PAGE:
Windmill ship

A windmill ship, wind energy conversion system ship or wind energy harvester ship propels itself by use of a wind turbine to drive a propeller.

They use wind power[1] through a mechanical or electrical transmission to the propeller. Where transmission is electric, storage batteries may also be used to allow power generated at one time to be used for propulsion later on.

Windmill ships should not be confused with rotor ships, which instead rely on the Magnus effect for propulsion.

Points of sailEdit

Equipped with a wind conversion device that can rotate 360° no matter in which direction the ship is heading, a windmill ship can sail in any direction.

  • It can move directly upwind, a point of sailing unachievable by other sailing craft. Here a wind turbine powers a water propeller. Because the power produced depends on the apparent wind strength, a large amount of power is transmitted to the propeller.[2][3] In order to operate efficiently in the typically slow speed through the water, the propeller must be large enough to generate more upwind thrust than the combined downwind force of the wind turbine and the air and water resistances of the ship structure itself.
  • With the wind from the side, i.e. on a reach, the wind turbine's thrust pushes the ship sideways, which should therefor have a lateral surface such as a keel in order to reduce leeway. Thus equipped the wind turbine can be also be used in an autogyro mode. That is, no rotary power is transmitted and the wind turbine acts in the same manner as a static sail and the ships's speed could exceed wind speed in the same way as with many other sailing craft.
  • Sailing downwind, the apparent wind decreases the more the ship speeds up and at exactly the true wind speed, would drop to zero, so that the wind turbine can generate no power and also no thrust if used in the autogyro mode. Therefor windmill ships are limited to less than wind speed when travelling directly downwind, as with other sailing craft. Theoretically the wind turbine could be used instead as an air propeller and the water propeller as a water turbine. The direction of power is then reversed and such a windmill ship could accelerate through the region of zero apparent wind and exceed the wind speed directly downwind. As this requires both the air and water devices to be constructed differently than usual and extremely low water resistance from the hull, this has not been achieved so far with ships, but has been achieved with land yachts. These travel on wheels which offer very little resistance at high speeds compared to that of even the best hulls through water.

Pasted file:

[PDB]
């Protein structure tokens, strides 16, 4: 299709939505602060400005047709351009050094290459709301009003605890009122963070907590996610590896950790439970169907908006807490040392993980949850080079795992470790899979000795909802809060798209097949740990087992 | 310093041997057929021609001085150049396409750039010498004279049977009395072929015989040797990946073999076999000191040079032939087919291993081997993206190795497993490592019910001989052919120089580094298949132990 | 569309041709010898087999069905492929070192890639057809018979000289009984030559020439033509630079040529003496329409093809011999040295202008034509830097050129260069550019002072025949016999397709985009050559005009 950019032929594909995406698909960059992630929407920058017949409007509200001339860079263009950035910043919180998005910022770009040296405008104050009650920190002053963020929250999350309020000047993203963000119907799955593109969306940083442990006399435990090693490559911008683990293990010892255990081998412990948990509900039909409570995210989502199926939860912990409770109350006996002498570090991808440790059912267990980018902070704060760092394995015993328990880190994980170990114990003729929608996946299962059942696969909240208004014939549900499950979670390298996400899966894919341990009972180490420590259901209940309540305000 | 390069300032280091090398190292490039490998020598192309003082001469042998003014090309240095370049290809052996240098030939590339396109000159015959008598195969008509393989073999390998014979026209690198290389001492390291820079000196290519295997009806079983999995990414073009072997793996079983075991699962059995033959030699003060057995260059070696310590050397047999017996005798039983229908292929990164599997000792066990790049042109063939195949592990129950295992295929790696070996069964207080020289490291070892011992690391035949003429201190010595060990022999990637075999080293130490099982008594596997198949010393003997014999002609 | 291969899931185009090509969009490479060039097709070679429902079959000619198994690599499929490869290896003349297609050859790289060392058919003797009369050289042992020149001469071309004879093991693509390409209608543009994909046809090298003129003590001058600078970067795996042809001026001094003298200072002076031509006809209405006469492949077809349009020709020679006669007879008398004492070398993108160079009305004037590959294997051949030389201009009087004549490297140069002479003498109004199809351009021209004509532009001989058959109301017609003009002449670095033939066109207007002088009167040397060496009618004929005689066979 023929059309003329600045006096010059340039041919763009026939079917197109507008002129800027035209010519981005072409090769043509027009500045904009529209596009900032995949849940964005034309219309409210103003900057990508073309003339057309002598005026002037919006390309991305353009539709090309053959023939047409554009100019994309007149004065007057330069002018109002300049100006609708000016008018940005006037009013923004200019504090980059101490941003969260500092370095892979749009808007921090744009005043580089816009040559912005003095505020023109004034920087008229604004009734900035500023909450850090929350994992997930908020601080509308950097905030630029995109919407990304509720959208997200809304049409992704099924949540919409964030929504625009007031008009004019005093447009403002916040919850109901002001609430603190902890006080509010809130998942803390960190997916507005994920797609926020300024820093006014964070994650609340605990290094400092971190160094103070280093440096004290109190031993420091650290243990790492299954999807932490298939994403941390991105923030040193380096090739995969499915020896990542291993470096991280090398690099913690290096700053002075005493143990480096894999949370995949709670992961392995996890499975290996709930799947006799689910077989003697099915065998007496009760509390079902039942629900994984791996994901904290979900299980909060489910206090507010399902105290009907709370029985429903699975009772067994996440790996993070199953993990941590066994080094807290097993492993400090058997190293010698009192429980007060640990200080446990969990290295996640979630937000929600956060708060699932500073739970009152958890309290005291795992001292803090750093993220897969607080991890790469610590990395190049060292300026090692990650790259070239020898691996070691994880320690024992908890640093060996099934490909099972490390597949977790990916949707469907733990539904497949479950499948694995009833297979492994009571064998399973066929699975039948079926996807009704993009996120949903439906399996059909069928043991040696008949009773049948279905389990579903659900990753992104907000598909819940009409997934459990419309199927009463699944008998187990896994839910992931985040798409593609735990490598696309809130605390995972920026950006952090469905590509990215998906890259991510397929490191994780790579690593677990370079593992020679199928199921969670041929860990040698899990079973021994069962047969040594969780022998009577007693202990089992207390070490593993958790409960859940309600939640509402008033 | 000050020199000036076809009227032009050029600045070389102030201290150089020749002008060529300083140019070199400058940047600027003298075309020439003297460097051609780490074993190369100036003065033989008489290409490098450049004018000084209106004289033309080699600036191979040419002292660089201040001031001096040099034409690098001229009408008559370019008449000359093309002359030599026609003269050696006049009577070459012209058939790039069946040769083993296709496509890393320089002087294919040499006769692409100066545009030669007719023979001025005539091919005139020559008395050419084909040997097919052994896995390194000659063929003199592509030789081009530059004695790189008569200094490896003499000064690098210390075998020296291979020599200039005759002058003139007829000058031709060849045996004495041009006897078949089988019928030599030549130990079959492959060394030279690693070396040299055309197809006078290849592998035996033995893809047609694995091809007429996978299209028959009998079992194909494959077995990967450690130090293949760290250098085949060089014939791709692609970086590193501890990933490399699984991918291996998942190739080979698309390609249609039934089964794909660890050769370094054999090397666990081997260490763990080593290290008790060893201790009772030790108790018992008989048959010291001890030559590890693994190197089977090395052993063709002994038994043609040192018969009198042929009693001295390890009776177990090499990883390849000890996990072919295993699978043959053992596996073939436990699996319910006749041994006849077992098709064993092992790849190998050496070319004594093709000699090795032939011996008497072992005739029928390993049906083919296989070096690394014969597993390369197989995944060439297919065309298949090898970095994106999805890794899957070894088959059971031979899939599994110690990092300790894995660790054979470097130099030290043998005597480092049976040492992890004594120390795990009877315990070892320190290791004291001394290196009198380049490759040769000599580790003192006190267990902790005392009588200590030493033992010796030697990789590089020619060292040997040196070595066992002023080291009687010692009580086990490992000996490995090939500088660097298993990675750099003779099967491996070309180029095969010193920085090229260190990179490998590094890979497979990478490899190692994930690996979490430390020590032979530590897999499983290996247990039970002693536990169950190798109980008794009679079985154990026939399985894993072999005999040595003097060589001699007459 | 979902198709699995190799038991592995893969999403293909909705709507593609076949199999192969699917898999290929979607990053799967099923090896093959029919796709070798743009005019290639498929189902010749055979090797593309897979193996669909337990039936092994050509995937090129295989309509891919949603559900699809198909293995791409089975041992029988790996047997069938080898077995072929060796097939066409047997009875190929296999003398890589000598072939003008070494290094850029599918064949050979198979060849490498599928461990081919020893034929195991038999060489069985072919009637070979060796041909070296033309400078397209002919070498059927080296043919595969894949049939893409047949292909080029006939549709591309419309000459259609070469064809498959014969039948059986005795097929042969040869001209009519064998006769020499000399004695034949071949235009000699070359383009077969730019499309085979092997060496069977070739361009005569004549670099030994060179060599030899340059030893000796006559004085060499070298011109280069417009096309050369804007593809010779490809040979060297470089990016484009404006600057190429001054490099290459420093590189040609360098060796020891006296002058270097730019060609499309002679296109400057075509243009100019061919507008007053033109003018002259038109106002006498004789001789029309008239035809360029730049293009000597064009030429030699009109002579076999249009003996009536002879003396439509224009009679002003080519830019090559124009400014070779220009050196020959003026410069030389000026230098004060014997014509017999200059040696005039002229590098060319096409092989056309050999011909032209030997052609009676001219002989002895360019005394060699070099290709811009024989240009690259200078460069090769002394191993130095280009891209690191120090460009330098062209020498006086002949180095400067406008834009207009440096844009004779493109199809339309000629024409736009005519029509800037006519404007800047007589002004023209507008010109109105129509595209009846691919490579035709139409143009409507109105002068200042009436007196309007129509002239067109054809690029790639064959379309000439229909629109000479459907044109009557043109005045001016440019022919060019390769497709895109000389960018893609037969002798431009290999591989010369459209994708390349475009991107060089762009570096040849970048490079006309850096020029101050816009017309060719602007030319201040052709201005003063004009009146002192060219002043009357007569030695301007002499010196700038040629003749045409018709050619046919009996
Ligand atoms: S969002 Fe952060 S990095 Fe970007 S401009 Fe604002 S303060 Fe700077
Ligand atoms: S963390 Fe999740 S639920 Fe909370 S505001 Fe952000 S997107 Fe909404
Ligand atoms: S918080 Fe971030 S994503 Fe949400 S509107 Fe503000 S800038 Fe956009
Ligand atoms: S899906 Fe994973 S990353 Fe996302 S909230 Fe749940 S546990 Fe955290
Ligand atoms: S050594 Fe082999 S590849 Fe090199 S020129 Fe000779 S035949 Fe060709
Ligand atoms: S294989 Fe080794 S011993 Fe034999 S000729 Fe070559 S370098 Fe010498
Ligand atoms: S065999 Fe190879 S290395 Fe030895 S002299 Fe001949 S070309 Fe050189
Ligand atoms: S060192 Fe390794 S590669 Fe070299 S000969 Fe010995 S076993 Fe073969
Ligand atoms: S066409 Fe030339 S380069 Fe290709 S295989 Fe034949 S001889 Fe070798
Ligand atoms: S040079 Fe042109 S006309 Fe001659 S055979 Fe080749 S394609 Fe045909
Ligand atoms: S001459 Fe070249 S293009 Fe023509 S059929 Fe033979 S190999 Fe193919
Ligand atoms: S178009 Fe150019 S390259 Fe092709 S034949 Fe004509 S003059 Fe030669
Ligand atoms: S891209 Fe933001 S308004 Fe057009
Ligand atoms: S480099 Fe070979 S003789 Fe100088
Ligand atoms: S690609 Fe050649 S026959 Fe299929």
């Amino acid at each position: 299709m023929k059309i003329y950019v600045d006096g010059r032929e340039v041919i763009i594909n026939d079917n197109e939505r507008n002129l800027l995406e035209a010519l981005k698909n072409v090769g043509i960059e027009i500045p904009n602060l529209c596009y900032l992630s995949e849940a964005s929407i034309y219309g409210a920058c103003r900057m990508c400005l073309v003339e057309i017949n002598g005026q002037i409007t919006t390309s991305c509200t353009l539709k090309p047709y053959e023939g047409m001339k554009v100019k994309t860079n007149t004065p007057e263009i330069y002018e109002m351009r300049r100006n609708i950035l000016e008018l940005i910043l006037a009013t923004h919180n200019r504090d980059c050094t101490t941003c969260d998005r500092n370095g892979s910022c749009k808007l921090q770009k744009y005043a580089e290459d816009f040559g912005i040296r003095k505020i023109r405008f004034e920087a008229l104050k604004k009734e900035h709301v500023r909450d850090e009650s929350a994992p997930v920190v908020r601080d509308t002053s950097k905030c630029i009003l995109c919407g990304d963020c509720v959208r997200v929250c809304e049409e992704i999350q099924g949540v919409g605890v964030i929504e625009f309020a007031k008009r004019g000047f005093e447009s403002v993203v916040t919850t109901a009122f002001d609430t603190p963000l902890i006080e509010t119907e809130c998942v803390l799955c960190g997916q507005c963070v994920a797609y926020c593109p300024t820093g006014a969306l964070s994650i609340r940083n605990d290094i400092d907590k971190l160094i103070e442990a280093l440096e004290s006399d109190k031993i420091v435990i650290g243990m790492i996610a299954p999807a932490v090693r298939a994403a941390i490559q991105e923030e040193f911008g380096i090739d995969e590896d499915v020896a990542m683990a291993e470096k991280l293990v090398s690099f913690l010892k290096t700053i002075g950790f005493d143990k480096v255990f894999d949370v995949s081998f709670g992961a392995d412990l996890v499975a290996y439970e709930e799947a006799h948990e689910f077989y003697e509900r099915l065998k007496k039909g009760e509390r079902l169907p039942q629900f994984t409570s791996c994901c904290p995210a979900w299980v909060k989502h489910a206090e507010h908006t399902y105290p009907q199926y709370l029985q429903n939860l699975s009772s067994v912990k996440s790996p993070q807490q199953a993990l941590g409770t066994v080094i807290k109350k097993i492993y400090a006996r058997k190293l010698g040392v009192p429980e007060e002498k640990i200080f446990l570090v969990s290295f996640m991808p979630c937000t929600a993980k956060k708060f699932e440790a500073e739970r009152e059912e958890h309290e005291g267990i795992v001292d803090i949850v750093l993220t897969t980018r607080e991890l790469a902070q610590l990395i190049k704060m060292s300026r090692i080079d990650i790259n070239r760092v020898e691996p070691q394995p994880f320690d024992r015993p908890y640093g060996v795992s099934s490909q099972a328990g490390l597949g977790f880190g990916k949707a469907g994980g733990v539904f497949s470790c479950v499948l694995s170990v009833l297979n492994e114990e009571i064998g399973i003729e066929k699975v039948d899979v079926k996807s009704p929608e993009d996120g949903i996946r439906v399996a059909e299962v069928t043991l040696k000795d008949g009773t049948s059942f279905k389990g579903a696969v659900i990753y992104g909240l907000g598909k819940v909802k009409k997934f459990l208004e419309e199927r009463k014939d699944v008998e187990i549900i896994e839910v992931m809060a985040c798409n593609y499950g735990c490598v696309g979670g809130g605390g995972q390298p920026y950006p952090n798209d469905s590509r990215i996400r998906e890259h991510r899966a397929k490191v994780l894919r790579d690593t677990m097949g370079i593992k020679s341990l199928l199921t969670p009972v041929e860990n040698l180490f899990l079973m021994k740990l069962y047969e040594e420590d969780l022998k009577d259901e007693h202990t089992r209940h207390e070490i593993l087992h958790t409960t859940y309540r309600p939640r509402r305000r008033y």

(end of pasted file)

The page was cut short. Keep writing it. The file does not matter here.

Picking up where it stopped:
TypesEdit

Several types can be made; these include wind-turbine-only ships as well as hybrid ships which store wind power from the turbine when the ship does not need to be propelled. To reduce the energy required to propel the boat, windmill ships are often equipped with low-friction hull designs, such as multihulls, or they are hydrofoils. Boats without low-friction hulls or hydrofoils can be equipped with wind turbines, but often the force generated by the turbines alone is not sufficient to propel the craft. In this case, the turbines only provide supplemental force to conventional sails or other propulsion systems.

At present, research is ongoing and the best types of bladed rotors still need to be determined. For example, high horizontal axis windmills are proven to make the ship less stable. Therefore, vertical axis wind mills (e.g., Savonius turbines) are sometimes preferred.[4] Also, the wind mill needs to be highly durable as marine environments tend to degrade windmills more quickly than what is common on land.[5][6]

Current shipsEdit

Few windmill ships have been built to date; these include:[7]

The film Waterworld starring Kevin Costner featured a trimaran powered by a vertical-axis Darrieus wind turbine.

ReferencesEdit

  1. ^ Windmill sailboats
  2. ^ Windmill powered boats
  3. ^ Windmill ship video demonstrating sail points and boat specifics
  4. ^ Rotor sails schematic and model boat construction
  5. ^ Windmill ship research
  6. ^ Vertical axis windmill on windmill boat
  7. ^ Current windmill ships
  8. ^ "UK | Design puts boat in a spin". BBC News. 2001-08-24. Retrieved 2010-06-16.